Then come four verses, parts of which I’m a bit uncomfortable with, starting off with “O God” how I wish you would kill the wicked” but this is amplified a bit because the Psalmist is talking about those who hate God, but even so it’s not a part which we can fully agree with.   There’s enough killing in this world without us joining in!

The last two verses of the Psalm return again to the theme of God knowing our mind, testing us and discerning our thoughts.   The bit about testing should definitely not lead us to think of God as some heavenly headmaster waiting to test us and with the cane stood in the corner to be applied if our answers are far from satisfactory.

Further back in the Psalm is the phrase”when I awake I am still with you” which brings to mind a verse of a hymn which I may well have imperfectly recollected – “With thee my Lord my God I would desire to be, by day, by night, at home, abroad,I would be still with thee”.

The final verse of the Psalm is really a prayer “Examine me, O God, and know my mind; test me, and discover my thoughts.   Find out if there is any evil in me and guide me in the way everlasting” to which you may like to add “Amen” (so be it).

To finish a quote from a paraphrase of part of the Psalm –

“Search me, O God, search me and know my heart;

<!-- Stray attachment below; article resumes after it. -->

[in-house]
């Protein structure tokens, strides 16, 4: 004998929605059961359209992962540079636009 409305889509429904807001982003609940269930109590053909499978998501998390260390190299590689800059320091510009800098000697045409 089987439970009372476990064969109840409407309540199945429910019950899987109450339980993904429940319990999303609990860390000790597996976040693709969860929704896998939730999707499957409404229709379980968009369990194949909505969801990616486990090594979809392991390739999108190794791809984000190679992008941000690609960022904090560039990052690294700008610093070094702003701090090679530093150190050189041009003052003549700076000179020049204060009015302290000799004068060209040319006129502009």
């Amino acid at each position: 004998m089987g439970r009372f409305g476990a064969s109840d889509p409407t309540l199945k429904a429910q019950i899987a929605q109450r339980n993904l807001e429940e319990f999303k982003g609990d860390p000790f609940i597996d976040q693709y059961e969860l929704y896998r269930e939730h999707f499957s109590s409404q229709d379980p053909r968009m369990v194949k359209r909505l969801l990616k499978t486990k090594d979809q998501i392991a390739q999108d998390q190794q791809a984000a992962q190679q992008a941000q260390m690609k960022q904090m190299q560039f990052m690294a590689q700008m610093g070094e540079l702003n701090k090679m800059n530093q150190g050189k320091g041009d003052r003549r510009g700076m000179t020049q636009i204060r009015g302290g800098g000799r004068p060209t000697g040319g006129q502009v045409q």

try me, O God, my mind and spirit try;
keep me from any path that gives you pain,
and lead me in the everlasting way.”

(No. 731 in Rejoice & Sing)

David Lee

(P S   Can anyone tell me what is the first line of the hymn “With thee my Lord my God”.   I’ve been racking what is left of my brain and can’t remember – I’ve even been right through the hymnbook)

Commitment for Life

Commitment for Life (CforL) is the world development programme of the United Reformed Church. Millions of pounds have been raised since I helped to launch it in 1993 and spent thus: 75% goes to development projects in four regions (focused on Christian Aid local partner organisations), 5% goes to ‘Global Justice Now’ for campaigning, and 20% is spent on administration (two part-time posts), production of materials, occasional conferences and general publicity.

Glenorchy has been linked with development work in Israel and the Occupied Palestinian Territories for a few years. Mission Committee had agreed to move on to supporting work in Bangladesh from this year but in the present circumstances we will delay that for a year.

Not that the plight of the Palestinians is less than it was. The current American administration is so supportive of the Israeli government that they have felt able to tighten the ‘lock-down’ on Gaza and made life on the West Bank even more restrictive, with the threat of formal annexation of the occupied territories being actively considered – though several governments including our own have made strong objections to that.